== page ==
The Science Journal of the American Association for Respiratory Care

2012 OPEN FORUM Abstracts

RESPIRATORY THERAPISTS IMPACT DEVELOPMENTAL CARE IN THE INTENSIVE CARE NURSERY THROUGH SOUND REDUCTION.

Renee Bartle, Lee Williford, Christoph Hornik, Ira Cheifetz, William Malcolm; Duke University, Durham, NC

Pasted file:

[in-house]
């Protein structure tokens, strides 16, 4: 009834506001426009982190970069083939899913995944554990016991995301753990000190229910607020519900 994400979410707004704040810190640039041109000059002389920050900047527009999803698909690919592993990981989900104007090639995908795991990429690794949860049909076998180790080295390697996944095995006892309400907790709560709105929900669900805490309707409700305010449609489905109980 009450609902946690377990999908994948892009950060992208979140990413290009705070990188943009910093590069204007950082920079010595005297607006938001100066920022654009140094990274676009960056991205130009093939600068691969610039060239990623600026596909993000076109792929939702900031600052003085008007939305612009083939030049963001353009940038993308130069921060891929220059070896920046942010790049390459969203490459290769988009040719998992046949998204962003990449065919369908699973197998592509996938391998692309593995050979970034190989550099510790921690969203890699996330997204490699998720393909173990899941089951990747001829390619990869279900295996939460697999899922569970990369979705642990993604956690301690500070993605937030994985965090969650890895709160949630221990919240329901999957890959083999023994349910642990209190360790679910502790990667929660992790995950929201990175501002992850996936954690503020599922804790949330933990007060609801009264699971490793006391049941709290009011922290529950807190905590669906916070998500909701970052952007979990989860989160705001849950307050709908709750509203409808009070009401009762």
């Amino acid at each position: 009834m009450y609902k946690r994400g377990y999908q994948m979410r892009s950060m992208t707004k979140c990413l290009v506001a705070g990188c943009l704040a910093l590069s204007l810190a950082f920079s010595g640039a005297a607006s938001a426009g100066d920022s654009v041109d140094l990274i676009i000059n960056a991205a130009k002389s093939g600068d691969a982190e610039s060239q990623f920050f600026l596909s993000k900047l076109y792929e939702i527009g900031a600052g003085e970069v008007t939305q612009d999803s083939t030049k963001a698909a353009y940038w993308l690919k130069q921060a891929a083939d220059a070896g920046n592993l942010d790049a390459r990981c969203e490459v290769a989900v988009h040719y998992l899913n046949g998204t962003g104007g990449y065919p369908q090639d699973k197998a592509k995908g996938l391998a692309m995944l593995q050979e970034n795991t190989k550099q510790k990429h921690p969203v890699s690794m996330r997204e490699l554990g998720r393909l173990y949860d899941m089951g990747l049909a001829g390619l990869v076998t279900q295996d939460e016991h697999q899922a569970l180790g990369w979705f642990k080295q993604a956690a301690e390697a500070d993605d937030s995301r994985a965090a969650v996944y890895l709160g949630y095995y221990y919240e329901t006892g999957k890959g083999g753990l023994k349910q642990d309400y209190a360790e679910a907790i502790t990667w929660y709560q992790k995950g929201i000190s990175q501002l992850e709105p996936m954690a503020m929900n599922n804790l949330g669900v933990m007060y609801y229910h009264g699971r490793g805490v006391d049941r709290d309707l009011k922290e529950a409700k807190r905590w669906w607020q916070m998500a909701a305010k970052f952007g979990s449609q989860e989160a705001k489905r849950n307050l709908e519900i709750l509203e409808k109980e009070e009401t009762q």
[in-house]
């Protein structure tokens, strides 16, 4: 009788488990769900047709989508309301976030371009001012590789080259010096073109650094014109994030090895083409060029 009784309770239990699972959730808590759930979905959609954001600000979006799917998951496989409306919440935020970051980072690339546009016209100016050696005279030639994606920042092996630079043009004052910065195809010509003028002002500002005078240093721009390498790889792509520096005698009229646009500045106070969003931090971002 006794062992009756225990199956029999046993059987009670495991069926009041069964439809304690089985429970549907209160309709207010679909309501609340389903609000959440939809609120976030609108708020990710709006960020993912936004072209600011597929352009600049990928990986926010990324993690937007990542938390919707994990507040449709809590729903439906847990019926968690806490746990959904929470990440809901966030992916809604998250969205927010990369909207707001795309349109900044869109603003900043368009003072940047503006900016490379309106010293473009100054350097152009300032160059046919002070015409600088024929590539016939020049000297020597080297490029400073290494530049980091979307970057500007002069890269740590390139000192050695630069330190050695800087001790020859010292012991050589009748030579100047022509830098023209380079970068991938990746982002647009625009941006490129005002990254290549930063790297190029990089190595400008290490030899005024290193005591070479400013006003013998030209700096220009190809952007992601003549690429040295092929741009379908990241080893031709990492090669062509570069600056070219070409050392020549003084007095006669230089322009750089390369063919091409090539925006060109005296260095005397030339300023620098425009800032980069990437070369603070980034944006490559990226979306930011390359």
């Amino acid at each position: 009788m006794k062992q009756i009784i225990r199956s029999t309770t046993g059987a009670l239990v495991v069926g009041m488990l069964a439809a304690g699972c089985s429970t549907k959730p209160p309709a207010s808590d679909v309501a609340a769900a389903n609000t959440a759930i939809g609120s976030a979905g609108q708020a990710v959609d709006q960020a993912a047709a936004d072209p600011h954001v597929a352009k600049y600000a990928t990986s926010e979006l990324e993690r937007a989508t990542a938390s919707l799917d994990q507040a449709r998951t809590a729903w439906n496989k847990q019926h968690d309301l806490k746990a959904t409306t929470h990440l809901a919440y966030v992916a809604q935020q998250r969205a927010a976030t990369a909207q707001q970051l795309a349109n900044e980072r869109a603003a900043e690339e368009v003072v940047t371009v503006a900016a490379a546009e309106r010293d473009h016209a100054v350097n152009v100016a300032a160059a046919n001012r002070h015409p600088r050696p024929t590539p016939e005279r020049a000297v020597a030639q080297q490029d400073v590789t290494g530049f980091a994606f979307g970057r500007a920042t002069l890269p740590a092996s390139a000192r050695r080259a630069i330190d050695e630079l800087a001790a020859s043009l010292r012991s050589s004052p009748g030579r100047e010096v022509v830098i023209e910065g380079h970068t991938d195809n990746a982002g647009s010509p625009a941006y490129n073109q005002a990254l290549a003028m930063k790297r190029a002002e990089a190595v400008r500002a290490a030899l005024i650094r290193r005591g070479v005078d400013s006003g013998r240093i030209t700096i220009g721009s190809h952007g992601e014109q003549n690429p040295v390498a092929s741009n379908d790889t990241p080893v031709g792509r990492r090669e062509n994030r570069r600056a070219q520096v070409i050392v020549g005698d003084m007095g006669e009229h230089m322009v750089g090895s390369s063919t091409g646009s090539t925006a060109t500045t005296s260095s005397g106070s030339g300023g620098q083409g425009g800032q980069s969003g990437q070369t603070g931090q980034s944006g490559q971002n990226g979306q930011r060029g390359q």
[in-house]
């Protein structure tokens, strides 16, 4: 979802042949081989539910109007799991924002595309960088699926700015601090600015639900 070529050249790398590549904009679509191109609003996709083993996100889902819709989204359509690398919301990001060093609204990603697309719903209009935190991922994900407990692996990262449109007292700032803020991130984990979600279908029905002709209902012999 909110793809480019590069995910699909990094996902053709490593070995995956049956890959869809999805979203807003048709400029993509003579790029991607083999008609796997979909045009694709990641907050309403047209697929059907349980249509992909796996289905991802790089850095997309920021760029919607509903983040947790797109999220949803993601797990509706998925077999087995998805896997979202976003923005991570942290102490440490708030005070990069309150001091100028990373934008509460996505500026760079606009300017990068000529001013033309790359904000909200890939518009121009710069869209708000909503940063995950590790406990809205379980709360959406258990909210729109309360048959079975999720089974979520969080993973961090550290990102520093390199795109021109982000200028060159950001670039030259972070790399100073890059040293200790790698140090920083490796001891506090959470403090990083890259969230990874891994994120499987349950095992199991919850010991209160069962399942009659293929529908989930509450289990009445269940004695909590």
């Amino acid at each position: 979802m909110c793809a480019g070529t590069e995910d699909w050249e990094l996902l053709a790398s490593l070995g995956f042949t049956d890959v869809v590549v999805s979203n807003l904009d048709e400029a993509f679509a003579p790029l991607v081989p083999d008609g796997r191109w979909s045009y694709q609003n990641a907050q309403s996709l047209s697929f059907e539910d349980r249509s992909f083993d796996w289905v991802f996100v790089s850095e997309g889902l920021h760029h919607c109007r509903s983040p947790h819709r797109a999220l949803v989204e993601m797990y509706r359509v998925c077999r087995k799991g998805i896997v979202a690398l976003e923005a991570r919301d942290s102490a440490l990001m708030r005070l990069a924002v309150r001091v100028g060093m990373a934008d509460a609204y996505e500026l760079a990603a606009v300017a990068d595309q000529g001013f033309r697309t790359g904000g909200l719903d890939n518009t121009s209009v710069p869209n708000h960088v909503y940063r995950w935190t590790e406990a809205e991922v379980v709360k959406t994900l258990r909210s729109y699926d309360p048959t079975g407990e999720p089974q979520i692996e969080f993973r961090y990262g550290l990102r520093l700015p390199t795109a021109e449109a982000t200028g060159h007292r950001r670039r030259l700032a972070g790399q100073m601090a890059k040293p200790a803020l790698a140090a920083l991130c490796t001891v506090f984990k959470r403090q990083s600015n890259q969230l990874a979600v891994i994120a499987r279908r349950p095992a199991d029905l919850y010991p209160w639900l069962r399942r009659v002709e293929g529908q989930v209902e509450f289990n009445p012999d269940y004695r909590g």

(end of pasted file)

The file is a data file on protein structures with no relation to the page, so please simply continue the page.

Background: Respiratory equipment is commonly used in the Intensive Care Nursery (NICU). Noise generated by this equipment often exceed the 45 dB recommended limit. Environmental stressors, including noise, can impact the normal integration of neural pathways in the developing brain. This can lead to physiological and behavioral disorganization. We attempt to quantify sound levels of various equipment/procedures in the NICU environment. Methods: Five neonatal products were monitored over 3-5 min. with and without a sound absorbing intervention: 1) Airlife CPAP system, 2) Bunnell Jet ventilator, 3) Drager 8000 ventilator, 4) Neosucker with suction tubing, and 5) Drager isolette. Sound data were collected using a SL-814 digital sound meter. We compared median sound measurements before and after each intervention using the non-parametric Wilcoxon Rank Sum test. Analyses were performed using Stata 12, and we considered p < 0.05 as statistically significant. Results: Three to four trials were performed with and without intervention with each piece of equipment. Data displayed as median (5th, 95th %ile). Conclusions: All sound levels were above 45 dB. With intervention, noise levels decreased by 3-10 dB. Based on previous research, a 3 dB change equates to a sound pressure level variation of about 50%. Respiratory therapists should consider noise levels when performing daily activities. Sponsored Research - None